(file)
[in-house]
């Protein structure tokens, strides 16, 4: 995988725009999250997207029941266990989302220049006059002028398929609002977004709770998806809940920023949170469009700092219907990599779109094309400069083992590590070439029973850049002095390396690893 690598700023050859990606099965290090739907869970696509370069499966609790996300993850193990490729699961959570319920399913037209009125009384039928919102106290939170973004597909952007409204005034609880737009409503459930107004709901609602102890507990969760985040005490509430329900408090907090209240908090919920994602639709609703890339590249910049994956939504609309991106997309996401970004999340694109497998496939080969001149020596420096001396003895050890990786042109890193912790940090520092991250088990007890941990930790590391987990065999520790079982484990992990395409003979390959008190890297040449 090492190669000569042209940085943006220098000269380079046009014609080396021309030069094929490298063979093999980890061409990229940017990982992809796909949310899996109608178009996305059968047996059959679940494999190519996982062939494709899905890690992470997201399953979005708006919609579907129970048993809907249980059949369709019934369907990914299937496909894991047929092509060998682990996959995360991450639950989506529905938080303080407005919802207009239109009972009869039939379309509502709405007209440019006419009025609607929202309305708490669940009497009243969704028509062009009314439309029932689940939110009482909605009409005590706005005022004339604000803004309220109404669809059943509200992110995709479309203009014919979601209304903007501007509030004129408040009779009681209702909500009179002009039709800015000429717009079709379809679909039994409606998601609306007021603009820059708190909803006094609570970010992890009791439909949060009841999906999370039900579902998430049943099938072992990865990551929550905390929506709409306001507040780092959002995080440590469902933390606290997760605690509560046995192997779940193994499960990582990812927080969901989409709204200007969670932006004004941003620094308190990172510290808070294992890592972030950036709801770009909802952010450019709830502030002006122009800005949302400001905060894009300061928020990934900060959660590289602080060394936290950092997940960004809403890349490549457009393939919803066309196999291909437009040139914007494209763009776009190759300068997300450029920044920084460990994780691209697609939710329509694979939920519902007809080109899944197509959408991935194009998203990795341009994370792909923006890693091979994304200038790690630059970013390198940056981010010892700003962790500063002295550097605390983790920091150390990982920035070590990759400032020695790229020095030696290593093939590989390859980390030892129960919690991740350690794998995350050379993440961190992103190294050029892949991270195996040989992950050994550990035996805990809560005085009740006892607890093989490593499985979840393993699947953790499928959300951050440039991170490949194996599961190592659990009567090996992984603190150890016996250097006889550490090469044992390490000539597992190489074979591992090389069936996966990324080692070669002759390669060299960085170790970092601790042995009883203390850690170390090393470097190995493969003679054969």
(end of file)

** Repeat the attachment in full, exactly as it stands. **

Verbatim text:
[in-house]
């Protein structure tokens, strides 16, 4: 995988725009999250997207029941266990989302220049006059002028398929609002977004709770998806809940920023949170469009700092219907990599779109094309400069083992590590070439029973850049002095390396690893 690598700023050859990606099965290090739907869970696509370069499966609790996300993850193990490729699961959570319920399913037209009125009384039928919102106290939170973004597909952007409204005034609880737009409503459930107004709901609602102890507990969760985040005490509430329900408090907090209240908090919920994602639709609703890339590249910049994956939504609309991106997309996401970004999340694109497998496939080969001149020596420096001396003895050890990786042109890193912790940090520092991250088990007890941990930790590391987990065999520790079982484990992990395409003979390959008190890297040449 090492190669000569042209940085943006220098000269380079046009014609080396021309030069094929490298063979093999980890061409990229940017990982992809796909949310899996109608178009996305059968047996059959679940494999190519996982062939494709899905890690992470997201399953979005708006919609579907129970048993809907249980059949369709019934369907990914299937496909894991047929092509060998682990996959995360991450639950989506529905938080303080407005919802207009239109009972009869039939379309509502709405007209440019006419009025609607929202309305708490669940009497009243969704028509062009009314439309029932689940939110009482909605009409005590706005005022004339604000803004309220109404669809059943509200992110995709479309203009014919979601209304903007501007509030004129408040009779009681209702909500009179002009039709800015000429717009079709379809679909039994409606998601609306007021603009820059708190909803006094609570970010992890009791439909949060009841999906999370039900579902998430049943099938072992990865990551929550905390929506709409306001507040780092959002995080440590469902933390606290997760605690509560046995192997779940193994499960990582990812927080969901989409709204200007969670932006004004941003620094308190990172510290808070294992890592972030950036709801770009909802952010450019709830502030002006122009800005949302400001905060894009300061928020990934900060959660590289602080060394936290950092997940960004809403890349490549457009393939919803066309196999291909437009040139914007494209763009776009190759300068997300450029920044920084460990994780691209697609939710329509694979939920519902007809080109899944197509959408991935194009998203990795341009994370792909923006890693091979994304200038790690630059970013390198940056981010010892700003962790500063002295550097605390983790920091150390990982920035070590990759400032020695790229020095030696290593093939590989390859980390030892129960919690991740350690794998995350050379993440961190992103190294050029892949991270195996040989992950050994550990035996805990809560005085009740006892607890093989490593499985979840393993699947953790499928959300951050440039991170490949194996599961190592659990009567090996992984603190150890016996250097006889550490090469044992390490000539597992190489074979591992090389069936996966990324080692070669002759390669060299960085170790970092601790042995009883203390850690170390090393470097190995493969003679054969």